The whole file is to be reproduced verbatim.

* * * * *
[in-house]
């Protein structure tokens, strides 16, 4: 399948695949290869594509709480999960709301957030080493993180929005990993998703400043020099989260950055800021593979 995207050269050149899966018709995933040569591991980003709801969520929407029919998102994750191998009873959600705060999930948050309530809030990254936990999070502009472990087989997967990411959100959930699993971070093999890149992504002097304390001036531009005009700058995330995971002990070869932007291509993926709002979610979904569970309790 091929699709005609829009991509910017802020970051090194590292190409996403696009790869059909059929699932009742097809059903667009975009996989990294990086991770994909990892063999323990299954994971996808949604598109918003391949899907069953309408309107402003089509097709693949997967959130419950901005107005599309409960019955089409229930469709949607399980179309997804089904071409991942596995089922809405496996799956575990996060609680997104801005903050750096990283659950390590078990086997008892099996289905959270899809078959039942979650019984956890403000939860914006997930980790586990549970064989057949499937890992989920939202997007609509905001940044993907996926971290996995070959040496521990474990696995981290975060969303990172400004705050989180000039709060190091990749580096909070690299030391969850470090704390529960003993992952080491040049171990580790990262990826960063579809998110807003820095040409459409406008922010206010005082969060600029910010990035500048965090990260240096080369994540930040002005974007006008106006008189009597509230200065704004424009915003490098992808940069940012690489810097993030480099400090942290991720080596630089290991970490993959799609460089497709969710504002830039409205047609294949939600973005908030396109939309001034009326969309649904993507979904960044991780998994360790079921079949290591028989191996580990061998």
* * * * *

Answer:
[in-house]
């Protein structure tokens, strides 16, 4: 399948695949290869594509709480999960709301957030080493993180929005990993998703400043020099989260950055800021593979 995207050269050149899966018709995933040569591991980003709801969520929407029919998102994750191998009873959600705060999930948050309530809030990254936990999070502009472990087989997967990411959100959930699993971070093999890149992504002097304390001036531009005009700058995330995971002990070869932007291509993926709002979610979904569970309790 091929699709005609829009991509910017802020970051090194590292190409996403696009790869059909059929699932009742097809059903667009975009996989990294990086991770994909990892063999323990299954994971996808949604598109918003391949899907069953309408309107402003089509097709693949997967959130419950901005107005599309409960019955089409229930469709949607399980179309997804089904071409991942596995089922809405496996799956575990996060609680997104801005903050750096990283659950390590078990086997008892099996289905959270899809078959039942979650019984956890403000939860914006997930980790586990549970064989057949499937890992989920939202997007609509905001940044993907996926971290996995070959040496521990474990696995981290975060969303990172400004705050989180000039709060190091990749580096909070690299030391969850470090704390529960003993992952080491040049171990580790990262990826960063579809998110807003820095040409459409406008922010206010005082969060600029910010990035500048965090990260240096080369994540930040002005974007006008106006008189009597509230200065704004424009915003490098992808940069940012690489810097993030480099400090942290991720080596630089290991970490993959799609460089497709969710504002830039409205047609294949939600973005908030396109939309001034009326969309649904993507979904960044991780998994360790079921079949290591028989191996580990061998």